I received this book from Net Galley and Harvest House Publishers for my honest review.
Ashton Park, the first in The Danforths of Lancashire series, is being marketed as for those who watch Downton Abbey (isn't that everyone?). It is written by a Canadian author and published by an American company. I had a natural fear that it would be full of illogical Americanisms which I find very annoying in books written by Americans but set in England (although it is always a relief to find books that set somewhere other than in the US). Sadly, my fears were soon confirmed.
Our first introduction is to Victoria, one of the Danforth daughters, who comes across as spirited if somewhat unappealing. In this, she reminds me of Lady Mary, my least favourite character from Downton Abbey. Unfortunately, while Lady Mary has improved with age, I am unable to say the same for Victoria. Overall, the characters are lifeless, missing the acerbic wit of the Dowager Duchess, and the dry wit of Carson, the butler at Downton Abbey.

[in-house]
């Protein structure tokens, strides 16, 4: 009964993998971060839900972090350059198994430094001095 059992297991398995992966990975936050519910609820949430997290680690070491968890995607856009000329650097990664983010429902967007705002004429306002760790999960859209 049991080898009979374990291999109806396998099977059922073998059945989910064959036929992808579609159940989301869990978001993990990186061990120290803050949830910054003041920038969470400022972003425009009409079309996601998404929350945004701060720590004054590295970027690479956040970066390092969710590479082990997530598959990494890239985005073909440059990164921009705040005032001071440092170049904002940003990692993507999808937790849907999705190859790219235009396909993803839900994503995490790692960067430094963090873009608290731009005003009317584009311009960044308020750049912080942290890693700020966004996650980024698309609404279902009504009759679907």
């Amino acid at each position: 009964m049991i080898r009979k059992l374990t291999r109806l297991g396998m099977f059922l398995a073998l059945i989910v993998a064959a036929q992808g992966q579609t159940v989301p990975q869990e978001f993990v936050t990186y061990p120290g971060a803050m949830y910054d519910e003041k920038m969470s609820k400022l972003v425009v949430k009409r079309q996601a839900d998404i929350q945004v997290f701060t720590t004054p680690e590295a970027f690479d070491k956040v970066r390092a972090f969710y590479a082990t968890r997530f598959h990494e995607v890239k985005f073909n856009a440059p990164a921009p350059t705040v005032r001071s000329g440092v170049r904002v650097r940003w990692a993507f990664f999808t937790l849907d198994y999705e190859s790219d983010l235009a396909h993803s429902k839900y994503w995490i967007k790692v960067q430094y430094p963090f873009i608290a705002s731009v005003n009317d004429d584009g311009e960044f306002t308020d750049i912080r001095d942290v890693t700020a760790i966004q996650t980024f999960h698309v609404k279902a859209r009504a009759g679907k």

In some respects, Pura has captured the English essence, like putting up bunting for a celebration. In others, he has failed miserably. There was the patronising spelling of English words like `Leftenant' and 'ma'arm'. There were factual errors, like references to Northern Ireland (which didn't exist until 1921) and Christchurch, Oxford (Christchurch is a city in New Zealand. The Oxford college is Christ Church).
There was a conversation about passing notes to girls in school, at a time when only the lower classes attended mixed schools (the upper classes were either tutored at home or attended single-sex boarding schools). At one point, Kipp couldn't seem to remember `what little French he knew', where most boys of his social class would have received extensive schooling in both French and Latin. And, as a single man in April 1916, Ben Whitecross should already have been conscripted (under the Military Service Act), so shouldn't have been at Ashton to woo Victoria. I'm also not convinced that a Conservative would have been in favour of Home Rule for Ireland, as this implies.